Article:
In Bahrain, Democracy Activists Regret Easing of U.S. Pressure
Monday, November 27, 2006
MANAMA, Bahrain, Nov. 26 -- Bahrain's government has touted parliamentary elections here as a model for regional reform and a milestone for democracy. But critics say the polls are similar to those in many Arab countries: designed to give the appearance of democracy while maintaining the government's tight grip on power.
Although many countries in the region have introduced various degrees of political participation, from limited municipal councils in Saudi Arabia to spirited parliaments in Kuwait and Yemen, the reforms have consistently fallen short of the freedoms democracy activists have sought.
The Bush administration, which said several years ago that greater democracy in the Middle East was a cornerstone of its foreign policy, has recently tempered its demands.
Democracy activists say that with the absence of strong grass-roots movements, Western pressure is the only remaining option that could force totalitarian governments to give up some of their power.
"The dictatorships in the region are the real winners of the shift in U.S. policy," said Sulaiman al-Hattlan, editor of Forbes Arabia. "They are not serious about reform and only respond to international pressure. They can easily repress their populations because they have total control of all state apparatuses."
Voters went to the polls Saturday in Bahrain, a tiny Gulf country ruled by the Sunni Muslim al-Khalifa family. Bahrain is the poorest oil-producing country in the region and the only one with a Shiite majority. Shiites make up 60 percent of the country's population of 700,000.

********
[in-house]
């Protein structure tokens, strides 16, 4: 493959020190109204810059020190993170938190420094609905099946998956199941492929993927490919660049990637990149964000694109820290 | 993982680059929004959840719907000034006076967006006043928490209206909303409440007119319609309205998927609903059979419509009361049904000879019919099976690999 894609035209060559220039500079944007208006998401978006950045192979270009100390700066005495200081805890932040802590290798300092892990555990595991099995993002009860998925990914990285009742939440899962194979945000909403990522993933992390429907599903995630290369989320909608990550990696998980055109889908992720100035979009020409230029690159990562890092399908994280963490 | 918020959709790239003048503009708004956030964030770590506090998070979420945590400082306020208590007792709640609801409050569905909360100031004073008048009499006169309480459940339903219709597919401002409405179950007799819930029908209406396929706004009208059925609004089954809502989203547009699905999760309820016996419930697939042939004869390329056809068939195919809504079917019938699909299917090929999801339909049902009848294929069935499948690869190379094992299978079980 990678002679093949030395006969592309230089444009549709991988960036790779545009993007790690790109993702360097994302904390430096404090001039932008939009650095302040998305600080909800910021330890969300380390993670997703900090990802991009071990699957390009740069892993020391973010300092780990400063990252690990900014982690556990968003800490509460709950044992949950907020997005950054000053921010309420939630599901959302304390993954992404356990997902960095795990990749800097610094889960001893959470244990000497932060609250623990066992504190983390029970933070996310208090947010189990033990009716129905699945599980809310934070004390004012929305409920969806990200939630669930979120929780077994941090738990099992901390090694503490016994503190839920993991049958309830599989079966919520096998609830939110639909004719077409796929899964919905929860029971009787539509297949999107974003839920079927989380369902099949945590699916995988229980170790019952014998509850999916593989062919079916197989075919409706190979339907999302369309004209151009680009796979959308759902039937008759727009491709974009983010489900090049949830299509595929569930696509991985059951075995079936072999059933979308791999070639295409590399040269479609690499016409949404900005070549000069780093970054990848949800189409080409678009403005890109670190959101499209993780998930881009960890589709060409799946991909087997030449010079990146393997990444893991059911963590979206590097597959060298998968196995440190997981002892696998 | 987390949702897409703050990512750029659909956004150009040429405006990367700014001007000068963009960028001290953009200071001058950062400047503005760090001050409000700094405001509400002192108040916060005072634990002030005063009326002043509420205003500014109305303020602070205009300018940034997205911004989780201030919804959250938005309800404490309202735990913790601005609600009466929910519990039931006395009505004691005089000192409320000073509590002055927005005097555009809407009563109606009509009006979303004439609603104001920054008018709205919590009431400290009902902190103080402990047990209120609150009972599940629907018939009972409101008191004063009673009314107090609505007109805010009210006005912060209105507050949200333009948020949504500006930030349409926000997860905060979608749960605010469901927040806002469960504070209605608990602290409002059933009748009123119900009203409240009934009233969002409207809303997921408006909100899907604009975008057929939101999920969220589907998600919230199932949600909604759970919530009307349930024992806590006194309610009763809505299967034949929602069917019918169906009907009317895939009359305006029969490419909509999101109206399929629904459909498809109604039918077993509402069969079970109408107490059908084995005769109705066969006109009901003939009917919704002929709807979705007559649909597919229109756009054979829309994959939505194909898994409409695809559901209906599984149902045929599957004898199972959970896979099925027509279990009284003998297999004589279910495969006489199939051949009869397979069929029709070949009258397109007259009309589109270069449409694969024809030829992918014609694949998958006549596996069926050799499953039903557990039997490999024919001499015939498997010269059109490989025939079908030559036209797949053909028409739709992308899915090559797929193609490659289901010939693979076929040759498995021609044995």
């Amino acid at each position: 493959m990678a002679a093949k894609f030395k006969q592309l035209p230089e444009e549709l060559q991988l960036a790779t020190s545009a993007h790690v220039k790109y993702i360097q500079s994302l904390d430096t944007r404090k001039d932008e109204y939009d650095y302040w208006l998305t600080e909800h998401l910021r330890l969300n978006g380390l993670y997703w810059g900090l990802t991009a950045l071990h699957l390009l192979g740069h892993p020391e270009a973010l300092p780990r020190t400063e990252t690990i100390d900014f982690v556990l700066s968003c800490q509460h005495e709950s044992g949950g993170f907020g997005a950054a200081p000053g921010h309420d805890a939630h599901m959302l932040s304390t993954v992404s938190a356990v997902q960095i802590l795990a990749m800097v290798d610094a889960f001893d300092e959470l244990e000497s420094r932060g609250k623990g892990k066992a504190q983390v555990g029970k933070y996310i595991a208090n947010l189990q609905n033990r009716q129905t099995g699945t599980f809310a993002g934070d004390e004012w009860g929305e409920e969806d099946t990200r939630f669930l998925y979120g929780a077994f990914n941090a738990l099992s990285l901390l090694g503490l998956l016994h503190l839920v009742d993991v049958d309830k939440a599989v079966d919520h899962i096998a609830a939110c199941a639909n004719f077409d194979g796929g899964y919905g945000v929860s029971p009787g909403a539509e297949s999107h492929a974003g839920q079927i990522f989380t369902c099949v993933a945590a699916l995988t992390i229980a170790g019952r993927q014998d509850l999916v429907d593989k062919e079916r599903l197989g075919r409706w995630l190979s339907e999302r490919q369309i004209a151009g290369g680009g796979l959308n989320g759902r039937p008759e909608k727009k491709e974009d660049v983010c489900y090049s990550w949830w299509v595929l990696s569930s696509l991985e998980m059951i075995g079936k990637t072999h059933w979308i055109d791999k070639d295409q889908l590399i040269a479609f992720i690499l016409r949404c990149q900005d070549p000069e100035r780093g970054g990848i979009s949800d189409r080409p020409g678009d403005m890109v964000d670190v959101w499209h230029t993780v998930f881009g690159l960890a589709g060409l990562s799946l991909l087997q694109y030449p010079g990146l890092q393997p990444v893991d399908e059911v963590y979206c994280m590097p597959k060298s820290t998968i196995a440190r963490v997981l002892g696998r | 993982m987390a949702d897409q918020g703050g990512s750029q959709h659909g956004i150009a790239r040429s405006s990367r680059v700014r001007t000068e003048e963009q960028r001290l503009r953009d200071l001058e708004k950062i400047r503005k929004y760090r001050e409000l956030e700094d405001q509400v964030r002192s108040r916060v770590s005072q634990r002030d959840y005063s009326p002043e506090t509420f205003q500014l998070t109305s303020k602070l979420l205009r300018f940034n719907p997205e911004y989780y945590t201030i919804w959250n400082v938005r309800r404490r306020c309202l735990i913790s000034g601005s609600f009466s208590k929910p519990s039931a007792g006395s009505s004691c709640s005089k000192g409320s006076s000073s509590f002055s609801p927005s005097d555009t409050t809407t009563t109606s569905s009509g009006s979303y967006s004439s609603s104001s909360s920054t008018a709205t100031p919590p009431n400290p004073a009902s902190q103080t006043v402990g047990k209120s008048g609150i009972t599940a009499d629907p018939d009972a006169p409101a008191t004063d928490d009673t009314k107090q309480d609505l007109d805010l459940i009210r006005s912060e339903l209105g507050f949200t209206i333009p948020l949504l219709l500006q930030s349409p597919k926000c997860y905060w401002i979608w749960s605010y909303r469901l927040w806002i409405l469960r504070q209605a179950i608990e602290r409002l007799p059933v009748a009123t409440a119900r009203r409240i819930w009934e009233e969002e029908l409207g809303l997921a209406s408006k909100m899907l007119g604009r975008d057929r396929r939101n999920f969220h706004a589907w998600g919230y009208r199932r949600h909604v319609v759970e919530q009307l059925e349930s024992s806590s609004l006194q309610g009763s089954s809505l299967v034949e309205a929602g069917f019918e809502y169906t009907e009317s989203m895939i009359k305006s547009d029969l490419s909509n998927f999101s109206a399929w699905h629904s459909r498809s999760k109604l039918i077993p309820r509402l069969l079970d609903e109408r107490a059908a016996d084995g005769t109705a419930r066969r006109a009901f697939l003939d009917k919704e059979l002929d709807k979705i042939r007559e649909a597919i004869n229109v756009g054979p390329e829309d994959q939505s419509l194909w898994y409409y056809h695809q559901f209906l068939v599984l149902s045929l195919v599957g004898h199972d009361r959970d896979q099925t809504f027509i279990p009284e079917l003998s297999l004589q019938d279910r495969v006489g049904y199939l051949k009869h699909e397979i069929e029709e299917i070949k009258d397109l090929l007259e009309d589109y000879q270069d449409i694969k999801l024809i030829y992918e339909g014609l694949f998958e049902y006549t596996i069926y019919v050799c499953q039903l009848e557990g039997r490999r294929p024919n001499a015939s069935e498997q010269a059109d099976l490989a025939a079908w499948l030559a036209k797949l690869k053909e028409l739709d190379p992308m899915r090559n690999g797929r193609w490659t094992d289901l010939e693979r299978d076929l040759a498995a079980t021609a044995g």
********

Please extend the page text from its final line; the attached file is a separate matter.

The government did not allow international observers to monitor the elections and appointed local government-affiliated groups for the job. Officials said 72 percent of the 300,000 eligible voters cast ballots.
Bahrain's main opposition groups boycotted the 2002 elections, the first in three decades, because political parties were banned and the power of the assembly had been diluted by the creation of a more powerful upper house appointed by the king.
When elections were announced again last year, activists said they had to choose between being left out of the political system or working within it.
"There are no democracies in the Arab world, apart from Iraq," said Sheik Ali Salman, a cleric and head of the largest opposition group, al-Wefaq National Islamic Society. But the runaway violence in Iraq has given Arab governments an excuse to scale back on political reform, he added.
"Authoritarian leaders will use any excuse not to give up power if they don't have to," said Salman, the country's most influential political leader and one of 16 al-Wefaq candidates to have won seats in the next assembly.
At a recent rally, Salman told the thousands of people who had come to hear him speak that his participation in the elections did not mean that he had disengaged from political activism. He promised that al-Wefaq would work to revoke laws, passed by the previous pro-government assembly, that curtail press freedoms and civil liberties.